This was a brilliant look at the rivalries in academia. The hopes of King that there was an alternative to the bible out there that was more inclusive to women. I’ll leave you to enjoy the mystery.
I am still mulling over questions this book brought up. And I’m sure I will be for a long time.
An Unorthodox Match is a powerful and moving novel of faith, love, and acceptance, from author Naomi Ragen, the internationally bestselling author of The Devil in Jerusalem.
Lola/Leah had it all. Or so she thought. A tragic love story, a new love along with a great career, but while her eyes were elsewhere, her lover hops into bed with the boss and the boss has destroyed the business leaving Lola/Leah with no job, no boyfriend, and no place to go.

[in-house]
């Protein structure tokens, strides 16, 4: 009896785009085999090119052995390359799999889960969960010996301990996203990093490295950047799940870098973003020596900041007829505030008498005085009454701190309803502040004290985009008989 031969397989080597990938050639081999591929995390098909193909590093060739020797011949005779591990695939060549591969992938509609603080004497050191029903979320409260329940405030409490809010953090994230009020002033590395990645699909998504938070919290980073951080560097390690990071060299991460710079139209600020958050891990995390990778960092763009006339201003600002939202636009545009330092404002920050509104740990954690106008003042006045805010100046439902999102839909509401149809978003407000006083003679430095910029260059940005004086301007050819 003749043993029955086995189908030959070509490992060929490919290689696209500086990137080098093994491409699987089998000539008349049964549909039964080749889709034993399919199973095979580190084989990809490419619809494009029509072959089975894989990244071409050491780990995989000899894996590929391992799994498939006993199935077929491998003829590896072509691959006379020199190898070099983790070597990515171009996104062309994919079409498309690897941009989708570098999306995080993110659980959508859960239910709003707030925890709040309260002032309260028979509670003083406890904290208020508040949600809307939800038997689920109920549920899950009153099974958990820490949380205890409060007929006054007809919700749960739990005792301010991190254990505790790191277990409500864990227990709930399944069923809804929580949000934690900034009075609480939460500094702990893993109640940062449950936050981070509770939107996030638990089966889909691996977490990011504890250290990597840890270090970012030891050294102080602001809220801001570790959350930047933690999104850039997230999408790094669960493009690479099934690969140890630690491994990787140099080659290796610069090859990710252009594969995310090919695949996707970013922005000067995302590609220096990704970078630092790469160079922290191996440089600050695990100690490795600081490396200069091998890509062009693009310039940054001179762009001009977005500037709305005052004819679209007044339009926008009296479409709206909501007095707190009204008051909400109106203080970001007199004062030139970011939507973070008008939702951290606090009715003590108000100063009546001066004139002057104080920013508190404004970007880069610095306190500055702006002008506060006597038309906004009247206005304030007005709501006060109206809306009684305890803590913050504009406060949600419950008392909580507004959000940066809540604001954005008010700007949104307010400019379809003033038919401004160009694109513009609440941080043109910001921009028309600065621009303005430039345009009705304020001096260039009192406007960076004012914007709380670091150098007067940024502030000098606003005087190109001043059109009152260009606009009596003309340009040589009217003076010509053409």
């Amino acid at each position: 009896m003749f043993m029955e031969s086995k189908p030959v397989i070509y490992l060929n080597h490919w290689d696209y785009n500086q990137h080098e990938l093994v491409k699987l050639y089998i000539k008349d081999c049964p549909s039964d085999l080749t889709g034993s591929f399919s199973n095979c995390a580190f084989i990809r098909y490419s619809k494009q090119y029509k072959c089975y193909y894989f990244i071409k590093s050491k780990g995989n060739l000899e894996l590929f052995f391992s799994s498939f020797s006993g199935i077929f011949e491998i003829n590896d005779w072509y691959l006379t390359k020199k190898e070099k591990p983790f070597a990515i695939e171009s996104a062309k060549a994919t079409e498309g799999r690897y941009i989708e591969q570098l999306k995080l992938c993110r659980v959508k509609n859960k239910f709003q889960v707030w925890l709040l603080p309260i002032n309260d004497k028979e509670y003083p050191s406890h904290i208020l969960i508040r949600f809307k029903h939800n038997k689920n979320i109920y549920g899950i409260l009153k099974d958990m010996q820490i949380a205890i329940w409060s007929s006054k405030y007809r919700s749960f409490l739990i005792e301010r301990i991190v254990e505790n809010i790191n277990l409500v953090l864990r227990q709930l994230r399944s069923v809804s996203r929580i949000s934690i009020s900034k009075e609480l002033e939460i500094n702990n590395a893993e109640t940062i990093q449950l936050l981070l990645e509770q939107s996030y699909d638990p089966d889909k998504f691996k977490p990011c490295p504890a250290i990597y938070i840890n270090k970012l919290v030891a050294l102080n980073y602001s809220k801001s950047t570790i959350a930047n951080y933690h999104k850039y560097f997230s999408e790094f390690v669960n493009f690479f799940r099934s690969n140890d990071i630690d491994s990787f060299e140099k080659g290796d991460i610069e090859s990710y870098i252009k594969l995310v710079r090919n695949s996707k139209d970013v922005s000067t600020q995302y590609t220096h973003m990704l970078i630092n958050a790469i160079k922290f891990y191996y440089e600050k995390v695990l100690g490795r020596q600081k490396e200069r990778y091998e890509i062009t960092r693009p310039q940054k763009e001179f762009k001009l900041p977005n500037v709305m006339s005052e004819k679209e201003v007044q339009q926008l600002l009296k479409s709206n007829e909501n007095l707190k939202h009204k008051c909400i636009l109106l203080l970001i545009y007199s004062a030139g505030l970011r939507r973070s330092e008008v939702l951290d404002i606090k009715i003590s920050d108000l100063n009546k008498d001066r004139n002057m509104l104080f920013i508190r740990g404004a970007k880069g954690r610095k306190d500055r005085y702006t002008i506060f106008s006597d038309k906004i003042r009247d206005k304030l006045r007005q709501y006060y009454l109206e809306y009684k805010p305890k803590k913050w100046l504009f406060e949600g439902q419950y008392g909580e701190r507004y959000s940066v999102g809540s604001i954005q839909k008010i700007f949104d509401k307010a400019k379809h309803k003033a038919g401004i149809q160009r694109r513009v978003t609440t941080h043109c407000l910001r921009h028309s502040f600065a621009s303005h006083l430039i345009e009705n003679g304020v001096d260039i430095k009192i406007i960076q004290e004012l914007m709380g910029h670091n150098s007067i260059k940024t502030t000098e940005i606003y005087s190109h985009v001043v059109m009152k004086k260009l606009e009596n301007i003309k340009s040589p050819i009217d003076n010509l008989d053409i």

Although her mother is Jewish, she rebelled against her parents and the faith early on and led her own non-believing life. She has taught her daughter that religion is a cult and she should make her own rules. But Lola/Leah is broken. And curious about her faith.
When she enters a program for newly practicing Orthodox Jews, she finds it hard and rewarding. She knows this is how she wants to live her life. And when love finds her, the same people who showed her the path will try to push her out of it.
There was a lot of writing in this book. A bit too much. But the story. The words. A lot of them hit too close to home. Oh, how we love to convert someone to a believer or bring back a lamb that has strayed. But we still think we are better than you. I was humbled by this book.
A beautiful and powerful look at true faith and love. Well Done!